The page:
About this journal

Advances in Cognitive Psychology (ACP) is an open access, peer-reviewed scientific journal covering all areas and aspects of human cognitive psychology, including, but not limited to, perception, attention, memory, social cognition, and language processing in behavioral, cognitive, psychophysiological, and neuropsychological perspectives, as well as in computer- and modeling-based science. We welcome original empirical and theoretical articles, as well as replications, reports of null findings, and literature reviews. ACP also promotes and encourages open science, pre-registration of study and is a peer community in registered reports (PCI RR) - friendly journal. We are also indexed in a range of major databases, including PubMed, Scopus, JCR, and PsycINFO.

Current Issue

Issue 3 Online: 30 September 2021

Auditory Attentional Load Modulates Audiovisual Integration During Auditory/Visual Discrimination

pp. 193-202
First published on 25 July 2021 | DOI:10.5709/acp-0328-0
Yanna Ren, Nengwu Zhao, Junyuan Li, Junhao Bi, Tao Wang, Weiping Yang
Corresponding author:
Weiping Yang, Department of Psychology, Faculty of Education, Hubei University, Wuhan, 430062, China.
Email: swywp@163.com
Ren, Y., Zhao, N., Li, J., Bi, J., Wang, T., & Yang, W. (2021). Auditory attentional load modulates audiovisual integration during auditory/visual discrimination. Advances in Cognitive Psychology, 17(3), 193-202. https://doi.org/10.5709/acp-0328-0

Attention modulates numerous stages of audiovisual integration, and studies have shown that audiovisual integration is higher in attended conditions than in unattended conditions. However, attentional resources are limited for each person, and it is not yet clear how audiovisual integration changes under different attentional loads. Here, we explored how auditory attentional load affects audiovisual integration by applying an auditory/visual discrimination task to evaluate audiovisual integration and a rapid serial auditory presentation (RSAP) task to manipulate auditory attentional resources. The results for peak benefit and positive area under the curve of different probability showed that audiovisual integration was highest in the low attentional load condition and lowest in the high attentional load condition (low > no = medium > high). The peak latency and time window revealed that audiovisual integration was delayed as the attentional load increased (no < low < medium < high). Additionally, audiovisual depression was found in the no, medium, and high attentional load conditions but not in the low attentional load condition. These results suggest that mild auditory attentional load increases audiovisual integration, and high auditory attentional load decreases audiovisual integration.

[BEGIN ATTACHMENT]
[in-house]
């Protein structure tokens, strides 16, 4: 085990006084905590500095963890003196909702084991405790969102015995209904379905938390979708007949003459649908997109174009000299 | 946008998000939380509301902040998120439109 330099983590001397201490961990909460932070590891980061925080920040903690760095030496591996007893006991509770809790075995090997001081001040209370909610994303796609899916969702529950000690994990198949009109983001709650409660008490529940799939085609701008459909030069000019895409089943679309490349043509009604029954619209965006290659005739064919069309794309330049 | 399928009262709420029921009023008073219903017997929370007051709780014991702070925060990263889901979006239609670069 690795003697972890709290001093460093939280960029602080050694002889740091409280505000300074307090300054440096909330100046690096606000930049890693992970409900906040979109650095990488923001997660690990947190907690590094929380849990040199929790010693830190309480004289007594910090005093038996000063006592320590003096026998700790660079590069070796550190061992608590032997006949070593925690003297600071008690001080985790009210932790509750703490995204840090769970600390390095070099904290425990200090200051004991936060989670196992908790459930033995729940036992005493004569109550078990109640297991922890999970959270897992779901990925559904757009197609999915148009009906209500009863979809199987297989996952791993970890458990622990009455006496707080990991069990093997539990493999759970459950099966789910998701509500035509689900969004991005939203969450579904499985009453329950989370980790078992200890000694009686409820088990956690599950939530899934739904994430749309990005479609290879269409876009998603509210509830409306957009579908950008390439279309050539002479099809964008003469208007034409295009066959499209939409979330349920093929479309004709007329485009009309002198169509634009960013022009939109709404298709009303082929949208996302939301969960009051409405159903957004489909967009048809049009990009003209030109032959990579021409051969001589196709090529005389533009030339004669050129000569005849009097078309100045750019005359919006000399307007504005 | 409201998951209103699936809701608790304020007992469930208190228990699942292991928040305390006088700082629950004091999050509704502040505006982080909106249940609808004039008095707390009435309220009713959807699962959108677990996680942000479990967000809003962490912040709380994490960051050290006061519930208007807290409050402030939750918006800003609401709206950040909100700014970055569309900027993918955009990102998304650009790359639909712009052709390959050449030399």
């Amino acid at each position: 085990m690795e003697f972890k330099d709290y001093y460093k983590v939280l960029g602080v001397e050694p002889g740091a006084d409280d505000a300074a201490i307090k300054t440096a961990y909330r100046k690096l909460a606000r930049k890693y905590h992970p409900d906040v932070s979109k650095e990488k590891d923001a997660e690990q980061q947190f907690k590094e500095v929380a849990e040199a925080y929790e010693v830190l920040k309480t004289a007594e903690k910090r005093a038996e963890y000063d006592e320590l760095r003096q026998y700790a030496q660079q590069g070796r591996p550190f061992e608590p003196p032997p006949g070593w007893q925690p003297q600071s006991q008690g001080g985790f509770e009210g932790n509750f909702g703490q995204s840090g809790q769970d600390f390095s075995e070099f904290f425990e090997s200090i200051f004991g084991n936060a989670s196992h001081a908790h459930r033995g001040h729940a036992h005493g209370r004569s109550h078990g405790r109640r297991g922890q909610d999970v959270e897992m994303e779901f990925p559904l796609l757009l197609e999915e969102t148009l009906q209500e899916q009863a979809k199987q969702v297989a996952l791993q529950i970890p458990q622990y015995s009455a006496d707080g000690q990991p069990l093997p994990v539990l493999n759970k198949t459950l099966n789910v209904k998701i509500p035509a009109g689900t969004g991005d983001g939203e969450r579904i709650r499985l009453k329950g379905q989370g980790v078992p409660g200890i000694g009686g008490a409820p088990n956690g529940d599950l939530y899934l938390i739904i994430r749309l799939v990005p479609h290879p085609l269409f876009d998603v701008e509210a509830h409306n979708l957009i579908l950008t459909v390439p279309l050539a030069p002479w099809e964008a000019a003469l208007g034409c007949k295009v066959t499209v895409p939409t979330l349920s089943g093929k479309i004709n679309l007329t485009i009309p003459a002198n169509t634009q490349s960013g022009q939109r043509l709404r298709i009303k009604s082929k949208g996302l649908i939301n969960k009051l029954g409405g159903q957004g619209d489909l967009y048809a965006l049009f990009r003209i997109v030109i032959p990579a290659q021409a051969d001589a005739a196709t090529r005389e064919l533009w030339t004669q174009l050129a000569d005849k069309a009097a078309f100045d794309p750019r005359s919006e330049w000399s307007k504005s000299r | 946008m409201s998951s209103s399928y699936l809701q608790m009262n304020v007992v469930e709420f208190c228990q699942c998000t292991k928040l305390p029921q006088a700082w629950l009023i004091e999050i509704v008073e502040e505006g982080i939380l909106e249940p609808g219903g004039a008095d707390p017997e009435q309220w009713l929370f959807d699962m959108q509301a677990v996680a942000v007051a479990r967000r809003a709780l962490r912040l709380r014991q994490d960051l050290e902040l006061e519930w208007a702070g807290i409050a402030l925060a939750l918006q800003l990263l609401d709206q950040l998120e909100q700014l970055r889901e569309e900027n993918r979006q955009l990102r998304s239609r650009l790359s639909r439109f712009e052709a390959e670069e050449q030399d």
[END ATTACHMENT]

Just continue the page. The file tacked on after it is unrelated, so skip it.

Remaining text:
Keywords: audiovisual integration, attentional load, auditory attention, discrimination task, race model

Task Interference in Prospective Memory: Adopting a Retrieval Mode and Checking for Targets

pp. 203-211
First published on 23 August 2021 | DOI:10.5709/acp-0329-x
Melissa J. Guynn
Corresponding author:
Melissa J. Guynn, Department of Psychology, MSC 3452, New Mexico State University, P.O. Box 30001, Las Cruces, NM 88003-8001
Email: mguynn@nmsu.edu
Guynn, M. J. (2021). Task interference in prospective memory: Adopting a retrieval mode and checking for targets. Advances in Cognitive Psychology, 17(3), 203-211. https://doi.org/10.5709/acp-0329-x